Addressing Rural Healthcare Disparities

Addressing Rural Healthcare Disparities
Using Behavioral Economic Insights

Nonmetropolitan residents, those living outside central urbanized areas greater than 50,000 in population, are one of the largest medically underserved populations in the United States. Twenty percent of the U.S. population lives in nonmetropolitan areas, yet only nine percent of primary care providers are practicing in such areas (Rosenblatt and Hart 2000, 348). In addition to a geographic imbalance of healthcare practitioners, nonmetropolitan residents suffer from higher rates of chronic diseases and disability, report higher levels of obesity, are older on average, and are more likely to report being in fair or poor health than their metropolitan counterparts (Ricketts 2000, 640 and USDA ERS 2009, 43).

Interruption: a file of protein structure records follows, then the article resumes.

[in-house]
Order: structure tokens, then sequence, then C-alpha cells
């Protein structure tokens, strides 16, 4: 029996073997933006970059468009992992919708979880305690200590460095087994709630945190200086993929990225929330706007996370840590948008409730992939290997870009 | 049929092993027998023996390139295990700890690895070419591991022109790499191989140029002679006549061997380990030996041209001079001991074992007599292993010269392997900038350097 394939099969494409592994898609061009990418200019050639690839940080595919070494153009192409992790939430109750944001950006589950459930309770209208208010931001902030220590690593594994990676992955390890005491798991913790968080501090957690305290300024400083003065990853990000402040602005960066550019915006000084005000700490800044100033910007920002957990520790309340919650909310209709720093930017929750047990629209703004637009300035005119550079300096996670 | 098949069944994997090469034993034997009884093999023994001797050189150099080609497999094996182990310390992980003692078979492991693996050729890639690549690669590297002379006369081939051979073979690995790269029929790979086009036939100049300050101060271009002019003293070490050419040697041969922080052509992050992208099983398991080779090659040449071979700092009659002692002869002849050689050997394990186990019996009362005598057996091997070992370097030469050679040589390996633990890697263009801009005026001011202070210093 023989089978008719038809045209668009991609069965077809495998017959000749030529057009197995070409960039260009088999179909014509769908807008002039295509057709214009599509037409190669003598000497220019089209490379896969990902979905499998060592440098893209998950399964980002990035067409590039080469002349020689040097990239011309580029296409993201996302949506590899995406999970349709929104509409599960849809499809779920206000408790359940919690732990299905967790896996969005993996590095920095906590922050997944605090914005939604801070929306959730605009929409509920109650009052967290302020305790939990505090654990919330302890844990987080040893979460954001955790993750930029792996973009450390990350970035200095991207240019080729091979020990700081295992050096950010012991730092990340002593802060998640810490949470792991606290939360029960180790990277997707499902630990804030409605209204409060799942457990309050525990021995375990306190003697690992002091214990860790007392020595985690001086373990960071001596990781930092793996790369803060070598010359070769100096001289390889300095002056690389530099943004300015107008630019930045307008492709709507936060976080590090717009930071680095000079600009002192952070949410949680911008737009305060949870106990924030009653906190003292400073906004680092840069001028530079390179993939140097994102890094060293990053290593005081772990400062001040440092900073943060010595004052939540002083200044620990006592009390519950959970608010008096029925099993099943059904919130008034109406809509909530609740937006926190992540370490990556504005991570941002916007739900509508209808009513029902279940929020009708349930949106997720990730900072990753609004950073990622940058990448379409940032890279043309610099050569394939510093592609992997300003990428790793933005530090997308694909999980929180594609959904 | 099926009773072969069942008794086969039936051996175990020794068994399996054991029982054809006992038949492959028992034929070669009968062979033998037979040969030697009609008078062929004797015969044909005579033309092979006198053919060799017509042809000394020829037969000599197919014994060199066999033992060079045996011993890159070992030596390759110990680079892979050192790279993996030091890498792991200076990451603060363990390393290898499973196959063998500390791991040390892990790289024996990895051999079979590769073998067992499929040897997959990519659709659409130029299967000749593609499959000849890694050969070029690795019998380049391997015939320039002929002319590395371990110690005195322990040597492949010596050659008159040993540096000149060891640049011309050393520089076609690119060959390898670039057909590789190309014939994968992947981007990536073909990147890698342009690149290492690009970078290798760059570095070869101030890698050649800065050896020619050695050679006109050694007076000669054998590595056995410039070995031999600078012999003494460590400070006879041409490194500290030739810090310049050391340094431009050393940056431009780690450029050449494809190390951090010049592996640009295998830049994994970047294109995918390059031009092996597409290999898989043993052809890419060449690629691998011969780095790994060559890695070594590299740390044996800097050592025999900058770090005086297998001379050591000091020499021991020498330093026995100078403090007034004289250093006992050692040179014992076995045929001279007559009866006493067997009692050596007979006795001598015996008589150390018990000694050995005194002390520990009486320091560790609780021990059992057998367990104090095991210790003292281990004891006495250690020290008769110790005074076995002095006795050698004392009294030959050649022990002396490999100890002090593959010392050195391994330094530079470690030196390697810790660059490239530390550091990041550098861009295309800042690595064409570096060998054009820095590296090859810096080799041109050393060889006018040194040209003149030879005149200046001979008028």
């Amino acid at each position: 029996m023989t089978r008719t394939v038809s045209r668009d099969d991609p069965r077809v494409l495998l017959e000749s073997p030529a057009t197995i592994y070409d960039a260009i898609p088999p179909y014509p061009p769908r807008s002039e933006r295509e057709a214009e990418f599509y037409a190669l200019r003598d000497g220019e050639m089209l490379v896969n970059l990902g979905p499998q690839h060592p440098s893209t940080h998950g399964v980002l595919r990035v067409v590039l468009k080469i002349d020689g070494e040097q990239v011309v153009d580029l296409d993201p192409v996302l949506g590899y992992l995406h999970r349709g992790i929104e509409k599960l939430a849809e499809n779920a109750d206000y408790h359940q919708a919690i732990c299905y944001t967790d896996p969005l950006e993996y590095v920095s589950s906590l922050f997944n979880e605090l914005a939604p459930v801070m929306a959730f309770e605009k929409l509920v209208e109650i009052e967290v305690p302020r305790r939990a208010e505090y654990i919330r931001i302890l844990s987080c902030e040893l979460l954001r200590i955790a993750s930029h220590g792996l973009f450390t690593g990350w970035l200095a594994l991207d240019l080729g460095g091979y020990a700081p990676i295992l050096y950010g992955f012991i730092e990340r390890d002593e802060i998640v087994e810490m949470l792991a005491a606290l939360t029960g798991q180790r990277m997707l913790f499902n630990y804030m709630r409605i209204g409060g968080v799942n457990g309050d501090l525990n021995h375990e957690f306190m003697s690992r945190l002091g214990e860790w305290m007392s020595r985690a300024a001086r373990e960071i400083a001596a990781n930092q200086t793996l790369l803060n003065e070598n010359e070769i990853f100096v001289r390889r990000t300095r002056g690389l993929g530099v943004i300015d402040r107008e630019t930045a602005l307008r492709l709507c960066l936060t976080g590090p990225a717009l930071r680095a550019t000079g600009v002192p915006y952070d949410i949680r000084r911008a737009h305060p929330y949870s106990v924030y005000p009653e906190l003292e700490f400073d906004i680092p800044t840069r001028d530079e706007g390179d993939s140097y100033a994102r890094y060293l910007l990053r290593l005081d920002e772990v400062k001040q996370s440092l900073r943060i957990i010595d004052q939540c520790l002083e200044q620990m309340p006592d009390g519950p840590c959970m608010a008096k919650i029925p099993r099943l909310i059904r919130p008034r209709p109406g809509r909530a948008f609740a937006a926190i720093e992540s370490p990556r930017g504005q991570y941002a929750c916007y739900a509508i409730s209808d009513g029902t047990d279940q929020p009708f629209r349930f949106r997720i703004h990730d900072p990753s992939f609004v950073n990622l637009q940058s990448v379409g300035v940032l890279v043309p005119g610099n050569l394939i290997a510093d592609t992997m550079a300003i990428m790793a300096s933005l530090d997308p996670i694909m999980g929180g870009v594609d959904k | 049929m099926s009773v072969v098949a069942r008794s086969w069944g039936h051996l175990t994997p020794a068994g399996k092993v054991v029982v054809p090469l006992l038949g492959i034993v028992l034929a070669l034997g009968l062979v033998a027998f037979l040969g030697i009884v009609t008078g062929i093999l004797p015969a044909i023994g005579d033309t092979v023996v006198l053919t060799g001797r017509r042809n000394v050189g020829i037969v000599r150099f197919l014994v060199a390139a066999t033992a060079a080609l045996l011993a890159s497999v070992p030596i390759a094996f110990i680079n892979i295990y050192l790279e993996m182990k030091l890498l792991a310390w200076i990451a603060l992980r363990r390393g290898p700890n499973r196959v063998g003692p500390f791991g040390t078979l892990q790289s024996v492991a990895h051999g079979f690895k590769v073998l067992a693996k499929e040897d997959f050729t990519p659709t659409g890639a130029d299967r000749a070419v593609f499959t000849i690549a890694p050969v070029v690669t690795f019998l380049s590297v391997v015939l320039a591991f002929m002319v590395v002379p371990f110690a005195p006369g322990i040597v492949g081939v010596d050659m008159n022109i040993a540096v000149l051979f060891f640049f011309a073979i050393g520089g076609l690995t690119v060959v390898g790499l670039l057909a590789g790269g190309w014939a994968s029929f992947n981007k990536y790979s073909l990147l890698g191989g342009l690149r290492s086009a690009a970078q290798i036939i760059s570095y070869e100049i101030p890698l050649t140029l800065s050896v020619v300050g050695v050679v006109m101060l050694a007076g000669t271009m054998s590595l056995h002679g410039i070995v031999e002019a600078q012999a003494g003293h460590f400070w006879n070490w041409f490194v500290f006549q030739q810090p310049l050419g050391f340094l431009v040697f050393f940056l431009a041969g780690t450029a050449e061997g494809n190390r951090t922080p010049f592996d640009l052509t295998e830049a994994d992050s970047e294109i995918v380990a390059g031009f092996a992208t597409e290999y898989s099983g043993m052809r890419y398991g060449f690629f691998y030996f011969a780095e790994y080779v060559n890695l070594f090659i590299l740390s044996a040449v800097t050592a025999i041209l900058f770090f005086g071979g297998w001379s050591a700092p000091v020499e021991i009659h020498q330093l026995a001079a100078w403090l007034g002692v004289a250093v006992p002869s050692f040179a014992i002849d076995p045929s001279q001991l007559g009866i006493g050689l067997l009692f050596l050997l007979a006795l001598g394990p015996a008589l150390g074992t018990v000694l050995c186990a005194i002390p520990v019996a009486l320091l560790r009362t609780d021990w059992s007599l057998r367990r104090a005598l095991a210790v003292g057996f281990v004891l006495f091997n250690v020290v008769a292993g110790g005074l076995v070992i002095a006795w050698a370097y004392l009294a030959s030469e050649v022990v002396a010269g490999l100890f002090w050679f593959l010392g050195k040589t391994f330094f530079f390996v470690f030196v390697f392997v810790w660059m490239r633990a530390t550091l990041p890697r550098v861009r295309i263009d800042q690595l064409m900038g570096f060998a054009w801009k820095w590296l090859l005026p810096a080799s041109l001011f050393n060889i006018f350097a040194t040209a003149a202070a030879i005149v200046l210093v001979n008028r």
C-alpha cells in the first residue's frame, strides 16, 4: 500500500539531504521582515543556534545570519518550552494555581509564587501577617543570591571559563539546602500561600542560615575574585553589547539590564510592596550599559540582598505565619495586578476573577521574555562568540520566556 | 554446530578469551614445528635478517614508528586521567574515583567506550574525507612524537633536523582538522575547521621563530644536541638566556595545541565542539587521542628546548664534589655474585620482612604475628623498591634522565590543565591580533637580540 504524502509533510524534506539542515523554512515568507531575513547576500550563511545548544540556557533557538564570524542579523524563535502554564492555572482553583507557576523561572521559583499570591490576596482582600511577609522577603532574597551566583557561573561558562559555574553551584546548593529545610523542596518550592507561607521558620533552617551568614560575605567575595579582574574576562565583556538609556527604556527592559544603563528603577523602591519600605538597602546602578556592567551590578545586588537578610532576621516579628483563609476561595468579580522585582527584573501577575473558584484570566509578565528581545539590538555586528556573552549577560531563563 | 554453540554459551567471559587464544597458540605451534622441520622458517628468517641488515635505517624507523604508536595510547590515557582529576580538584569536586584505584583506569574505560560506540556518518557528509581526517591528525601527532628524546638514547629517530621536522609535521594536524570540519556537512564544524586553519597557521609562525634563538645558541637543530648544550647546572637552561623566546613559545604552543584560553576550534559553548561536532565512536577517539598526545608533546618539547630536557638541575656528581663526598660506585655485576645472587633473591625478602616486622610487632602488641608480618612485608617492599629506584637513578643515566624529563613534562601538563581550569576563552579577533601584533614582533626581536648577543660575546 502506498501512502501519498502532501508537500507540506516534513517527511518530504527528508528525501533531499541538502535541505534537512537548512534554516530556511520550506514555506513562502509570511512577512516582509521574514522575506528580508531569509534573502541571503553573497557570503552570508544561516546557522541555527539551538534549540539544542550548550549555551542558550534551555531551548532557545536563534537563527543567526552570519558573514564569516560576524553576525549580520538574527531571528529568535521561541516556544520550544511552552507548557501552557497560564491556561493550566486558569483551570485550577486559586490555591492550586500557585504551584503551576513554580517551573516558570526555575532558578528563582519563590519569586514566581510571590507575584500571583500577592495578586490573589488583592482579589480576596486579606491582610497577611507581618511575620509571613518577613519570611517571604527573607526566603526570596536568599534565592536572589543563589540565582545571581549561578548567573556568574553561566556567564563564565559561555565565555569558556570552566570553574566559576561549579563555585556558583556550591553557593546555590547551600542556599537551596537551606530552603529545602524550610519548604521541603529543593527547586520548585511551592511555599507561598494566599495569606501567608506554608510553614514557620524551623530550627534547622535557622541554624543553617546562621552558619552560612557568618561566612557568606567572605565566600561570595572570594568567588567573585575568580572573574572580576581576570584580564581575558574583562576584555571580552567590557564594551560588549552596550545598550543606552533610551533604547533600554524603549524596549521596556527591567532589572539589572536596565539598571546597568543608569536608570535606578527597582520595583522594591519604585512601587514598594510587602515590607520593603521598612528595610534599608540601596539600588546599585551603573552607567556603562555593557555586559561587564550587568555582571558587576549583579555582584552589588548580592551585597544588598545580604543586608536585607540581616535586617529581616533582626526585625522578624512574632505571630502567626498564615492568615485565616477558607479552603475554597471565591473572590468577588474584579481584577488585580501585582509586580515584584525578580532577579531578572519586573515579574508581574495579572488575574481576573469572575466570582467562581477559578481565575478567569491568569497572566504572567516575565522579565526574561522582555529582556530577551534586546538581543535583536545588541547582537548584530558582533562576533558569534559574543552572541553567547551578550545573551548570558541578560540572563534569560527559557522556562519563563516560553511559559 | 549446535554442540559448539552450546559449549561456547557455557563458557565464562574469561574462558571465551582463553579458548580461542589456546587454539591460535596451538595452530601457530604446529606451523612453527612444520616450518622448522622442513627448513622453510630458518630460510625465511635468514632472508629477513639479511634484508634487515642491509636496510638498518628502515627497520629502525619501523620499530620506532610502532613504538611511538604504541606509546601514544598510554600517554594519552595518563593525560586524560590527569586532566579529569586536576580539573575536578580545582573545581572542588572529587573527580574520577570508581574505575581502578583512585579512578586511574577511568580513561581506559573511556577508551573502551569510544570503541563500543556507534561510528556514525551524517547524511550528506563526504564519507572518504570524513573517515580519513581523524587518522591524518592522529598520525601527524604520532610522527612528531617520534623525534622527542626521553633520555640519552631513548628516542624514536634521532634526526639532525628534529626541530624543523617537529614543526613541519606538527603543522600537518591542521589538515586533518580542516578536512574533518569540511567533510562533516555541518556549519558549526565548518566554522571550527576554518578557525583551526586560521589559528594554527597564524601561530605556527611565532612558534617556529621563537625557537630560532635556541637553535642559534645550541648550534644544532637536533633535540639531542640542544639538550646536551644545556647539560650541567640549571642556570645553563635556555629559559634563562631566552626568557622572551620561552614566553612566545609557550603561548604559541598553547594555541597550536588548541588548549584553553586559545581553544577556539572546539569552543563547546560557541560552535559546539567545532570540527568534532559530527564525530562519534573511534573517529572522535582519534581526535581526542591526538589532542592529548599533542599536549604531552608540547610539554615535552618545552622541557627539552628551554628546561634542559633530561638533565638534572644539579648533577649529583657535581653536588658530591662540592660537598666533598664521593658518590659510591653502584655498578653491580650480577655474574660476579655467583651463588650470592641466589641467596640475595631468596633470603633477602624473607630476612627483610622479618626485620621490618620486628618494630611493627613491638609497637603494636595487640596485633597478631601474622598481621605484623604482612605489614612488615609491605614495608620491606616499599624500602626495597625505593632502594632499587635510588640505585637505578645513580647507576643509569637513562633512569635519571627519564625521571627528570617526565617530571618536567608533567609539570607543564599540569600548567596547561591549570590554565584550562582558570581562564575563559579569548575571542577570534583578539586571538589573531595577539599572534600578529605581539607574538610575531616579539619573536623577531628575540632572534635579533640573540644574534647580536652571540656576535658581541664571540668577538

In response to this rural healthcare disparity, federal and state programs have been established to incentivize healthcare providers to practice in geographic regions that have been identified as having a shortage of primary care, dental, and mental healthcare providers. These geographic areas are called Health Professional Shortage Areas (HPSA), and over 60 million Americans live in a shortage area for primary care. Nationally, over half of these HPSA designations are in nonmetropolitan counties, while in Nebraska, over 85 percent of these designations are in nonmetropolitan counties (U.S. DHHS 2016) [1]. Additionally, the State of Nebraska designates counties as state-designated shortage areas to further identify healthcare provider needs within the state.